‘Europe will not get away from the myth that Neurath, Papen and Mackensen are not dangerous people and that they are “diplomats of the old school.” They are, in fact, servile instruments of the regime, and just because the outside world looks upon them as harmless, they are able to work more effectively. They are able to sow discord just because they propagate the myth that they are not in sympathy with the regime.'”

I find that last paragraph very important and worthy of emphasis. In other words, Nazi Germany was able to promote these divisions and increase its own aggressive strength by using as its agents in making these promises, men who, on outward appearances, were merely conservative diplomats. It is true that Nazis openly scoffed at any notion of international obligations, as I shall show in a moment. It is true that the real trump in Germany’s hand was its rearmament and more than that, its willingness to go to war. And yet the attitude of the various countries was not influenced by these considerations alone.

The fact is that with all these countries, and I suppose it is the same with all persons, we are not always completely rational, we tend to believe what we want to believe, so that if an apparently substantial and conservative person, like defendant von Neurath, for example, is saying these things, one might be apt to believe them, or at least, to act upon that hypothesis. And it would be the more convincing if one were also under the impression that the person involved was not a Nazi and would not stoop to go along with the designs of the Nazis.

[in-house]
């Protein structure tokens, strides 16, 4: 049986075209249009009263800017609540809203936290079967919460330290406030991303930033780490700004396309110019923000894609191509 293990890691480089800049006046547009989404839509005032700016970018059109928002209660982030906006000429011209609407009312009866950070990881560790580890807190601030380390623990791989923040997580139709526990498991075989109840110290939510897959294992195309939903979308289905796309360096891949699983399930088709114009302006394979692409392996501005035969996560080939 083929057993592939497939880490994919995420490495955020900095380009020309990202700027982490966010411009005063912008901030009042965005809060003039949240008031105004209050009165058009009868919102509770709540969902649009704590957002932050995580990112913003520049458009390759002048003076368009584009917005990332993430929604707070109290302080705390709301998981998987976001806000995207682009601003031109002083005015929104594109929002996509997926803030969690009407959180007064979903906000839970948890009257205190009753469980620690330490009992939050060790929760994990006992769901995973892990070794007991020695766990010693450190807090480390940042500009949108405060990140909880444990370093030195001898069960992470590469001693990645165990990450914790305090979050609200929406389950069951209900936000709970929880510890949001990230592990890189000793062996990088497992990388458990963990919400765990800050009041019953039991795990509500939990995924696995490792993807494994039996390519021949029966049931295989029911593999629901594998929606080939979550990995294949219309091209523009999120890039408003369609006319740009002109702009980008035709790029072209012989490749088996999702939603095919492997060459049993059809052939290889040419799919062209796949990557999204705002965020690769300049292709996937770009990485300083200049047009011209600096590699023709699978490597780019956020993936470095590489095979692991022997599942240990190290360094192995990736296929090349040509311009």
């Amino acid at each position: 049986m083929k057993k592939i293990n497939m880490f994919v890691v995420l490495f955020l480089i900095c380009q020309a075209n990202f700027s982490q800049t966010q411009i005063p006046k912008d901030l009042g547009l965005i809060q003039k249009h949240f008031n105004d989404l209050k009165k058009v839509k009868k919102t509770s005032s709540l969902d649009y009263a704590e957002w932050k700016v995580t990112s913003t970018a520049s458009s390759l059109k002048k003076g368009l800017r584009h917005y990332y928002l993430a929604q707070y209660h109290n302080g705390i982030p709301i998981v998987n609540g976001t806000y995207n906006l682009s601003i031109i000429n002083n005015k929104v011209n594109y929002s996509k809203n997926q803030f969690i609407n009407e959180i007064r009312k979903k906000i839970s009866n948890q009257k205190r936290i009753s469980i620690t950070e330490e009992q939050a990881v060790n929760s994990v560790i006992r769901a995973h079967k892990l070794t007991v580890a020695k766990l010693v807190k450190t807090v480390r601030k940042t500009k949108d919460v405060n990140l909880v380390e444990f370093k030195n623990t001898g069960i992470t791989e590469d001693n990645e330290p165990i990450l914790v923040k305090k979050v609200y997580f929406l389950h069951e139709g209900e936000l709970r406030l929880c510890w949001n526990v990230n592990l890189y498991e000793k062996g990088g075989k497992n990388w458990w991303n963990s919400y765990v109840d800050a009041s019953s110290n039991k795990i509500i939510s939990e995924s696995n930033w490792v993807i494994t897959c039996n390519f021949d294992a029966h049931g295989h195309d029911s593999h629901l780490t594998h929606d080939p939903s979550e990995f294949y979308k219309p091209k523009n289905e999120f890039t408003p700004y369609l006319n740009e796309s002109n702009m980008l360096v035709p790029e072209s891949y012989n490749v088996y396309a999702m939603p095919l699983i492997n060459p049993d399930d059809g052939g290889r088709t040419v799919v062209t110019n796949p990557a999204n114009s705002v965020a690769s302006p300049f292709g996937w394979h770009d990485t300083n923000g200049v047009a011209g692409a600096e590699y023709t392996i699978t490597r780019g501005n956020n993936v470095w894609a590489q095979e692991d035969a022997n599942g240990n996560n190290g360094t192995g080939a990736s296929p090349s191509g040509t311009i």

Germany’s approach toward Great Britain and France was in terms of limited expansion as the price of peace. They signed a naval limitations treaty with England and discussed a Locarno Air Pact. In the case of both France and England, they limited their statement of intentions and harped on fears of Communism and war.

In making these various promises, Germany was untroubled by notions of the sanctity of international obligations. High ranking Nazis, including Goering, Frick and Frank, openly stated to Mr. Messersmith that Germany would observe her international undertakings only so long as it suited her interest to do so.

I quote from the affidavit, document 2385-PS, beginning on the tenth line, page 4 of the English version:-

“High ranking Nazis with whom I had to maintain official contact, particularly men such as Goering, Goebbels, Ley, Frick, Frank, Darre and others, repeatedly scoffed at my attitude towards the binding character of treaties, and openly stated to me that Germany would observe her international undertakings only so long as it suited Germany’s interest to do so. Although these statements were openly made to me, as they were, I am sure, made to others, these Nazi leaders were not really disclosing any secret, for on many occasions they expressed the same idea publicly.”

France and Italy worked actively in South-eastern Europe to counter Germany’s moves.

THE PRESIDENT: Would that be a convenient time to break off?

MR. ALDERMAN: Yes, sir.

THE PRESIDENT: Until 10 o’clock to-morrow morning.

(The Tribunal adjourned until 29th November, 1945, at 1000 hours.)